The editors of Science have fully retracted a study they published in 2009 alleging a link between chronic fatigue syndrome (CFS) and the virus XMRV.
Science is fully retracting the Report “Detection of an infectious retrovirus, XMRV, in blood cells of patients with chronic fatigue syndrome” (1). Multiple laboratories, including those of the original authors (2), have failed to reliably detect xenotropic murine leukemia virus–related virus (XMRV) or other murine leukemia virus (MLV)–related viruses in chronic fatigue syndrome (CFS) patients. In addition, there is evidence of poor quality control in a number of specific experiments in the Report. Fig. 1, table S1, and fig. S2 have been retracted by the authors (3).
In response to concerns expressed about Fig. 2C [summarized in (4)], the authors acknowledged to Science that they omitted important information from the legend of this figure panel. Specifically, they failed to indicate that the CFS patient–derived peripheral blood mononuclear cells (PBMCs) shown in Fig. 2C had been treated with azacytidine as well as phytohemagglutinin and interleukin-2. This was in contrast to the CFS samples shown in Figs. 2A and 2B, which had not been treated with azacytidine.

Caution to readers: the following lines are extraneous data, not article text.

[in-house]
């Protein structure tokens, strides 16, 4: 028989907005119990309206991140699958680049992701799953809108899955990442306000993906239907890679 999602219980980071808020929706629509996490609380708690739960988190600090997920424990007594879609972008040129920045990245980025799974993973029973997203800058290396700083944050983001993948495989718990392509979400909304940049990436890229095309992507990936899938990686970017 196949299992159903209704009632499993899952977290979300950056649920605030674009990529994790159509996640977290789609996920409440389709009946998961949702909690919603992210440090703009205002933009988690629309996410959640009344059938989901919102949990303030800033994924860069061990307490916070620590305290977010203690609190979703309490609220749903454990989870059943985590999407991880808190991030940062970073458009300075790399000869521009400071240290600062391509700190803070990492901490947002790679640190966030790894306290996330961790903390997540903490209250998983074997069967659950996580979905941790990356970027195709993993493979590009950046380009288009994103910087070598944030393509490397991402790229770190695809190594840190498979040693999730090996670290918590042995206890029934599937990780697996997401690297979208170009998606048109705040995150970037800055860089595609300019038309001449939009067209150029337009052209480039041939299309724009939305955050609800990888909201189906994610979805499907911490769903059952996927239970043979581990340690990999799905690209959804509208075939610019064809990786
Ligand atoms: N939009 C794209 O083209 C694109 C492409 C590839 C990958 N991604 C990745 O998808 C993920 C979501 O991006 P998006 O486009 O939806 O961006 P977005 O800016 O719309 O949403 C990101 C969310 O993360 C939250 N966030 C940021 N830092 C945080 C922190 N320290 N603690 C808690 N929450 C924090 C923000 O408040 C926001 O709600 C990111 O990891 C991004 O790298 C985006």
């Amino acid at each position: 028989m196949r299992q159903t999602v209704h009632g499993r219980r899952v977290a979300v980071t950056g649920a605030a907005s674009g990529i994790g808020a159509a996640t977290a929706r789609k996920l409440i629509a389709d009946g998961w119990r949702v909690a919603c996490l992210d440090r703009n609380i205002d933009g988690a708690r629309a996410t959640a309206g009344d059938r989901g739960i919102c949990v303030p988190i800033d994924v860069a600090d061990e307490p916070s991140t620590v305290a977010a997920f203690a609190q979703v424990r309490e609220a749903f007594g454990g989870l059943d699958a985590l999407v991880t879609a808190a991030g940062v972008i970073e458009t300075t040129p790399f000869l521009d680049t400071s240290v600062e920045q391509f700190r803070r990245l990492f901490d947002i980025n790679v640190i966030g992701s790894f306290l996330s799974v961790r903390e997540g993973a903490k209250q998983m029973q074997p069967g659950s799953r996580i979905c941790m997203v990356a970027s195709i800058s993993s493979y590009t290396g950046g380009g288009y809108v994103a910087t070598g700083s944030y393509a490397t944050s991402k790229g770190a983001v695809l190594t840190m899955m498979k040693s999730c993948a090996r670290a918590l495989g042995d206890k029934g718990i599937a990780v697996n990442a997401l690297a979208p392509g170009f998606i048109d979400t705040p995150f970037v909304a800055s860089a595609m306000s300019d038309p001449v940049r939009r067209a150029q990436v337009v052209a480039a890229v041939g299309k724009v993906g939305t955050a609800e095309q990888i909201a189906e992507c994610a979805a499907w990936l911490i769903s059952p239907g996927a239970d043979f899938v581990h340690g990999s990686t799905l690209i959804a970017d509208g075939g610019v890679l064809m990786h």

The notice also makes it clear just how contentious a process it has been to sort all of this out:
Given all of these issues, Science has lost confidence in the Report and the validity of its conclusions. We note that the majority of the authors have agreed in principle to retract the Report but they have been unable to agree on the wording of their statement. It is Science’s opinion that a retraction signed by all the authors is unlikely to be forthcoming. We are therefore editorially retracting the Report. We regret the time and resources that the scientific community has devoted to unsuccessful attempts to replicate these results.
Despite the retraction, you can be sure you haven’t heard the end of this story. For one, one of the authors, Judy Mikovits, is embroiled in a legal battle with her former employer, the Whittemore Peterson Institute in Reno, Nevada, over whether she has the right to lab notebooks and other materials. She recently spent five days in a Ventura, California jail as part of the case. And she is also part of an ongoing study by Columbia University’s Ian Lipkin of 150 blood samples from people with CFS, to figure out if anything — including XMRV — can be considered a cause of the disease.
Update, 5:30 p.m. Eastern, 12/22/11: ScienceInsider has details on how the retraction came to be.
Update, 11:15 a.m. Eastern, 12/23/11: Read Ivan’s take on how Science handled the release of news of the retraction.